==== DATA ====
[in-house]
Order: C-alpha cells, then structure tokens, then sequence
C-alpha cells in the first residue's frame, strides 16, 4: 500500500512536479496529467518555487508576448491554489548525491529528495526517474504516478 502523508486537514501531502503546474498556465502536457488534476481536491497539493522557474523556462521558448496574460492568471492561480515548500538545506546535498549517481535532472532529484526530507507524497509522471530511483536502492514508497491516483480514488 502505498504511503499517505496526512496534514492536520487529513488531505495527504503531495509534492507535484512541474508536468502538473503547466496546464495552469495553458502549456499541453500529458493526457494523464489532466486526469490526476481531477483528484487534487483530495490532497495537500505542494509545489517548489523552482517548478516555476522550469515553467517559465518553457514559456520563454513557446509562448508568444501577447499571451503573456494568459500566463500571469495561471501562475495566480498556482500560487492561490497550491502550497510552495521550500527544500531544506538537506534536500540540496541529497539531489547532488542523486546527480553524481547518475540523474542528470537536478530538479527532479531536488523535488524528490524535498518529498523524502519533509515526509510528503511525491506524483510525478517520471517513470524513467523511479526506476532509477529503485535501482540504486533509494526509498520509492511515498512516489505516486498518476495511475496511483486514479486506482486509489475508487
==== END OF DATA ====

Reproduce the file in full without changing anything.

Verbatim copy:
[in-house]
Order: C-alpha cells, then structure tokens, then sequence
C-alpha cells in the first residue's frame, strides 16, 4: 500500500512536479496529467518555487508576448491554489548525491529528495526517474504516478 502523508486537514501531502503546474498556465502536457488534476481536491497539493522557474523556462521558448496574460492568471492561480515548500538545506546535498549517481535532472532529484526530507507524497509522471530511483536502492514508497491516483480514488 502505498504511503499517505496526512496534514492536520487529513488531505495527504503531495509534492507535484512541474508536468502538473503547466496546464495552469495553458502549456499541453500529458493526457494523464489532466486526469490526476481531477483528484487534487483530495490532497495537500505542494509545489517548489523552482517548478516555476522550469515553467517559465518553457514559456520563454513557446509562448508568444501577447499571451503573456494568459500566463500571469495561471501562475495566480498556482500560487492561490497550491502550497510552495521550500527544500531544506538537506534536500540540496541529497539531489547532488542523486546527480553524481547518475540523474542528470537536478530538479527532479531536488523535488524528490524535498518529498523524502519533509515526509510528503511525491506524483510525478517520471517513470524513467523511479526506476532509477529503485535501482540504486533509494526509498520509492511515498512516489505516486498518476495511475496511483486514479486506482486509489475508487